This book addresses a growing need in apologetic literature. It is a response to the growing wave of Christian leaders who are rejecting Christianity and becoming some of its most ardent critics, often supported by a plethora of new organizations arising to encourage such people to cut ties to their faith. This is a new challenge from a different breed of critics who are using their instant credibility and insider's knowledge of theology, the Bible, church history, even apologetics, to debunk the faith they once believed and promoted. They have taken aim at the foundations of Christianity, including God, the Scriptures, miracles and the supernatural, and Christianity's perceived inherent prohibition on free enquiry.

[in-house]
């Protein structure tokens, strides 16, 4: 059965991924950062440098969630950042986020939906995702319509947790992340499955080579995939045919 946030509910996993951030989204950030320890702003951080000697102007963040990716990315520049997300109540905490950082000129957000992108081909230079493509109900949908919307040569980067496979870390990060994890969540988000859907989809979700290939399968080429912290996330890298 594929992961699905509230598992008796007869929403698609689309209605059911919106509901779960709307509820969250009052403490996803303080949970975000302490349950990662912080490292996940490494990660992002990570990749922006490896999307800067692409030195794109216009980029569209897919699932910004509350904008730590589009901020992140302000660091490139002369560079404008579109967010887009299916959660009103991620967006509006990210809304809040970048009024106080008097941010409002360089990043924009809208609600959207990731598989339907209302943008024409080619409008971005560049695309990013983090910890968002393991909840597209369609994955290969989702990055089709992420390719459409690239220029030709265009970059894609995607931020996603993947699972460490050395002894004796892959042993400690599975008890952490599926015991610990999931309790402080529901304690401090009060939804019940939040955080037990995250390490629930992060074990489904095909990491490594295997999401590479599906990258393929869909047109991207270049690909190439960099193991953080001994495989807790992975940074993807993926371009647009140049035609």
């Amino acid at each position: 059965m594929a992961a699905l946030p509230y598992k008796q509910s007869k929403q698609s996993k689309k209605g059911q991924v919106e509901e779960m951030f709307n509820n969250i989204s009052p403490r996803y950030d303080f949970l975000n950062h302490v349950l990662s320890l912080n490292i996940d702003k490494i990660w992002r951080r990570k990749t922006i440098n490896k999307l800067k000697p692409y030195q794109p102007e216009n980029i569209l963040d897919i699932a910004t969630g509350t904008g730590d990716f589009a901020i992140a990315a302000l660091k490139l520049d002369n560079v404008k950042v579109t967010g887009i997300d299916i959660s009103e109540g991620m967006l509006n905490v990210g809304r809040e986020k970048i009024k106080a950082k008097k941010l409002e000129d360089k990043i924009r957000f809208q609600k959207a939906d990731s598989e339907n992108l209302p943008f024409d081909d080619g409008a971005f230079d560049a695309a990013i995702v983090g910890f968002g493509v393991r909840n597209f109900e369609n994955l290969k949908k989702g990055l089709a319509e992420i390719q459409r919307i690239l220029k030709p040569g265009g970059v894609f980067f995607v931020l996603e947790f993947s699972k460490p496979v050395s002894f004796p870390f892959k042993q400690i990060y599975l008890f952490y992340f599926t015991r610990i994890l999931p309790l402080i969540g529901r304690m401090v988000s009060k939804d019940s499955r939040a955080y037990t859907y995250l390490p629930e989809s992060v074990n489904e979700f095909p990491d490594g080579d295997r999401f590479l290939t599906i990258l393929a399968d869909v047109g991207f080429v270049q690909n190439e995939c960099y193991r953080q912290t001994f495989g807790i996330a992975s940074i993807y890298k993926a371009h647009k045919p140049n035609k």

Readers will be introduced to arguments against Christianity by these critics, which they claim compelled them to leave, followed by responses that use examples, questions, and nontechnical language to make the reasoning accessible. Every issue addressed has been raised by a former Christian leader, and special attention has been paid to their precise formulations. The book makes the case that, however convincing the critics' arguments may appear at first glance, further analysis reveals them to be weaker than they appear, and in many cases entirely unpersuasive.